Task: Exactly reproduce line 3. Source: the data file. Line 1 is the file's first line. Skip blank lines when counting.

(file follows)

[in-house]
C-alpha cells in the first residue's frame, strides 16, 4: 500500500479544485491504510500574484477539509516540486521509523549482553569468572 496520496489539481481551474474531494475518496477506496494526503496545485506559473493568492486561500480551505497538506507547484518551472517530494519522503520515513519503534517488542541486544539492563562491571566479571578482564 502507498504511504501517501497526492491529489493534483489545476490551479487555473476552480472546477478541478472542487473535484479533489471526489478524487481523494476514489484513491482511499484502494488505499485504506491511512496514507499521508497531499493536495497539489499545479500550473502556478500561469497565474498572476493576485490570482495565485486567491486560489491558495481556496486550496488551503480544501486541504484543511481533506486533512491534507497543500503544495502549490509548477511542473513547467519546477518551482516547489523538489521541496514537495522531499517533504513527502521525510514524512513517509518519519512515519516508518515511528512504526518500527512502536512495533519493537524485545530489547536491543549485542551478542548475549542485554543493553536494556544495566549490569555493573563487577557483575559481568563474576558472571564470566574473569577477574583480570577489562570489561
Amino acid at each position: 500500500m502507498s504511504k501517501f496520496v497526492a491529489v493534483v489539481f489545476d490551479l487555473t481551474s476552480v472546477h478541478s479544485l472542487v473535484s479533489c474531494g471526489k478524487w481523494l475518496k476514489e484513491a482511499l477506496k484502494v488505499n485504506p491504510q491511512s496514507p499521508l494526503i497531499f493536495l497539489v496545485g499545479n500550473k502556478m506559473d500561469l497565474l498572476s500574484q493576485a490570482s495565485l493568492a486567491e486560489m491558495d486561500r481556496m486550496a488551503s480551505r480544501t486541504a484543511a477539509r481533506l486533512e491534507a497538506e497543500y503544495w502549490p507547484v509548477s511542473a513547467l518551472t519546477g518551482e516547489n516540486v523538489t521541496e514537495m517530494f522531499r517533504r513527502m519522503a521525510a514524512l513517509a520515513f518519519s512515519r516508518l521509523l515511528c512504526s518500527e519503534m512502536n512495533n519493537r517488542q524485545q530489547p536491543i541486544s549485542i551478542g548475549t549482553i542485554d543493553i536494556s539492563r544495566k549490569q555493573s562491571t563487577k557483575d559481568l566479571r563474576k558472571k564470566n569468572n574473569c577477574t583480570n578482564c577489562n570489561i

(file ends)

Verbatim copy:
Amino acid at each position: 500500500m502507498s504511504k501517501f496520496v497526492a491529489v493534483v489539481f489545476d490551479l487555473t481551474s476552480v472546477h478541478s479544485l472542487v473535484s479533489c474531494g471526489k478524487w481523494l475518496k476514489e484513491a482511499l477506496k484502494v488505499n485504506p491504510q491511512s496514507p499521508l494526503i497531499f493536495l497539489v496545485g499545479n500550473k502556478m506559473d500561469l497565474l498572476s500574484q493576485a490570482s495565485l493568492a486567491e486560489m491558495d486561500r481556496m486550496a488551503s480551505r480544501t486541504a484543511a477539509r481533506l486533512e491534507a497538506e497543500y503544495w502549490p507547484v509548477s511542473a513547467l518551472t519546477g518551482e516547489n516540486v523538489t521541496e514537495m517530494f522531499r517533504r513527502m519522503a521525510a514524512l513517509a520515513f518519519s512515519r516508518l521509523l515511528c512504526s518500527e519503534m512502536n512495533n519493537r517488542q524485545q530489547p536491543i541486544s549485542i551478542g548475549t549482553i542485554d543493553i536494556s539492563r544495566k549490569q555493573s562491571t563487577k557483575d559481568l566479571r563474576k558472571k564470566n569468572n574473569c577477574t583480570n578482564c577489562n570489561i